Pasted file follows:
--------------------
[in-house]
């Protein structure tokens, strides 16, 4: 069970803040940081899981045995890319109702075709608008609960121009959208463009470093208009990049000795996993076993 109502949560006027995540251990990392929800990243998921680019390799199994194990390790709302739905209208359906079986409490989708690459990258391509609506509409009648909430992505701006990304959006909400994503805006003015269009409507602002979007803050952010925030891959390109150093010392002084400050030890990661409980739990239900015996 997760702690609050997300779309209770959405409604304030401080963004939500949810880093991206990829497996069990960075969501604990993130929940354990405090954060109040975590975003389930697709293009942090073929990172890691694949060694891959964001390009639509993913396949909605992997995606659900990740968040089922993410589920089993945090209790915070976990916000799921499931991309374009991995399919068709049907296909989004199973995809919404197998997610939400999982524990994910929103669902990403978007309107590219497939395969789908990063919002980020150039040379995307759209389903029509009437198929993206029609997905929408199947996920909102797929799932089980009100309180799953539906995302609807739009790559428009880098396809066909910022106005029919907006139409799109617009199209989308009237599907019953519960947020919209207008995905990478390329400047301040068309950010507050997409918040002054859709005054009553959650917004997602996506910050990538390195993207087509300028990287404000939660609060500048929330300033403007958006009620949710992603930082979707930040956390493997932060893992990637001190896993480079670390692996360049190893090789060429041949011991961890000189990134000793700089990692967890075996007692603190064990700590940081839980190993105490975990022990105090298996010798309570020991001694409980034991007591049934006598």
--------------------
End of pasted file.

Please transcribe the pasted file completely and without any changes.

[in-house]
């Protein structure tokens, strides 16, 4: 069970803040940081899981045995890319109702075709608008609960121009959208463009470093208009990049000795996993076993 109502949560006027995540251990990392929800990243998921680019390799199994194990390790709302739905209208359906079986409490989708690459990258391509609506509409009648909430992505701006990304959006909400994503805006003015269009409507602002979007803050952010925030891959390109150093010392002084400050030890990661409980739990239900015996 997760702690609050997300779309209770959405409604304030401080963004939500949810880093991206990829497996069990960075969501604990993130929940354990405090954060109040975590975003389930697709293009942090073929990172890691694949060694891959964001390009639509993913396949909605992997995606659900990740968040089922993410589920089993945090209790915070976990916000799921499931991309374009991995399919068709049907296909989004199973995809919404197998997610939400999982524990994910929103669902990403978007309107590219497939395969789908990063919002980020150039040379995307759209389903029509009437198929993206029609997905929408199947996920909102797929799932089980009100309180799953539906995302609807739009790559428009880098396809066909910022106005029919907006139409799109617009199209989308009237599907019953519960947020919209207008995905990478390329400047301040068309950010507050997409918040002054859709005054009553959650917004997602996506910050990538390195993207087509300028990287404000939660609060500048929330300033403007958006009620949710992603930082979707930040956390493997932060893992990637001190896993480079670390692996360049190893090789060429041949011991961890000189990134000793700089990692967890075996007692603190064990700590940081839980190993105490975990022990105090298996010798309570020991001694409980034991007591049934006598």